(Literary Essentials: Christian Fiction and Nonfiction)

Joe Musser’s fictionalized account of the life of John Newton, The Infidel, traces his development from an atheistic slave trader to a minister and abolitionist. Despite the religious teachings of his mother, Abigail, and the support of the Catletts, Newton drifts from the straight and narrow after his mother’s death and his father’s speedy remarriage. His father, stern and aloof, and his stepmother, soon preoccupied with her own children, abandon Newton emotionally, and he is soon involved with unsavory companions. When he turns eleven, his father takes him along on his ship as a member of the crew, but at fourteen he is back home again, where he has three close brushes with death. After a year in Spain on business, for which he proves ill suited, he returns home, and after his father’s retirement from the sea, Newton serves on a ship captained by one of his father’s friends. Though he continues to read the Bible, Newton becomes a drunkard, brawler, and shirker. He is torn between temptation and his mother’s teaching, but in Lord Shaftesbury’s Characteristicks of Men, Manners, Opinions, Times (1711), which made people the judge of right and wrong, Newton finds a replacement for the Bible.

His father, desirous of seeing Newton established, secures him a post on a vessel bound for Jamaica, where he can make his fortune, but Newton meets Polly Catlett before he is to ship out and decides not to go to Jamaica. He spends a year at sea, returns home, and again misses the sailing of his ship. On a spontaneous trip to see Polly, he is caught by a press gang and is assigned to five years aboard the Harwich, a British naval vessel. Fellow midshipman James Mitchell and Newton discuss Shaftesbury’s ideas, and Mitchell persuades Newton to become a freethinker, to deny the existence of God, and, implicitly, to ignore his mother’s teachings. To win a wager, Newton destroys the Christian faith of shipmate Job Lewis. After the voyage is over, Newton returns to see Polly, whose father begins to sour on the unreliable young man, who once again shirks his responsibilities and is charged with desertion and flogged for his crime. By a stroke of luck (or divine intervention) he is freed of his five-year stint on the Harwich when he is exchanged for a man on...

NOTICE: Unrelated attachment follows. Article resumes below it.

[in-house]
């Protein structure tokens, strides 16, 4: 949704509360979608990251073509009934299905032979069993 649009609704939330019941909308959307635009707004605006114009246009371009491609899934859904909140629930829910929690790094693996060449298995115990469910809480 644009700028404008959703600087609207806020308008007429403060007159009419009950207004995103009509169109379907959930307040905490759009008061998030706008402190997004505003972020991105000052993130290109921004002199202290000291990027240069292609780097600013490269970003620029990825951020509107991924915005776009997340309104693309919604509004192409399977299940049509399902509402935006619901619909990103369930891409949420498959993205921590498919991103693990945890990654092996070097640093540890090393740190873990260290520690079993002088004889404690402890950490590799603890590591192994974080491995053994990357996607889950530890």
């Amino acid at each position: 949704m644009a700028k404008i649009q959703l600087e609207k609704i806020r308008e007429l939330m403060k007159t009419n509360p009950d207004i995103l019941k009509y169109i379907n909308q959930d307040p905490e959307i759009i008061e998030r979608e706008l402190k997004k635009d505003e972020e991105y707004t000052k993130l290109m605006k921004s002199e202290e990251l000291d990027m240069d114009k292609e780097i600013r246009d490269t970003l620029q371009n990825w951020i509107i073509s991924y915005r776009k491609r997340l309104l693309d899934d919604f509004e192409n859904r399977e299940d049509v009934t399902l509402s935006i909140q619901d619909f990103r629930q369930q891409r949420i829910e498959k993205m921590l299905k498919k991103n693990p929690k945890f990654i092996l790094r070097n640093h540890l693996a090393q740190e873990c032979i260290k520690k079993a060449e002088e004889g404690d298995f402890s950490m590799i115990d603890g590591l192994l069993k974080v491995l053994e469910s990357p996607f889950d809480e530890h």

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(Literary Essentials: Christian Fiction and Nonfiction)

Sources for Further Study

Cecil, Richard. John Newton. Edited by Marilyn Rouse. Fearn, England: Christian Focus Publications, 2000. Includes Cecil’s Memoirs of Mr John Newton (1808), plus Rouse’s notes, background information, a time line, an invaluable “Who’s Who” of persons Newton knew, manuscript sources, and a thorough bibliography. Indispensable.

Edwards, Brian H. Through Many Dangers: The Story of John Newton. Auburn, Mass.: Evangelical Press, 2001. Lengthy biography of Newton with chapters on William Cowper and William Wilberforce. Includes a helpful time line for Newton and his wife as well as a select bibliography.

Hindmarsh, D. Bruce. John Newton and the English Evangelical Tradition. Oxford, England: Clarendon Press, 1996. Biography mixed with comments on Newton’s views on ordination, Calvinism, and hymnody, plus a comprehensive bibliography, a short chronology of Newton’s life, and a list of the books known to have been read by Newton.

Phipps, William E. Amazing Grace in John Newton: Slave Ship Captain, Hymn Writer, and Abolitionist. Macon, Ga.: Mercer University Press, 2001. Biography that includes a great deal of information about the African tribes Newton dealt with and about plantation societies in the Caribbean and the Carolinas. Brief time line, many illustrations, and thorough bibliography.

Turner, Steve. “Amazing Grace”: The Story of America’s Most Beloved Song. New York: Ecco, 2002. Divided between a short biography and an account of the hymn’s transformations and reception through the ages. Also includes a “Who’s Who,” a select discography, and lists of artists who have sung the song, films in which it has appeared, and polls in which it is listed as the number-one hymn.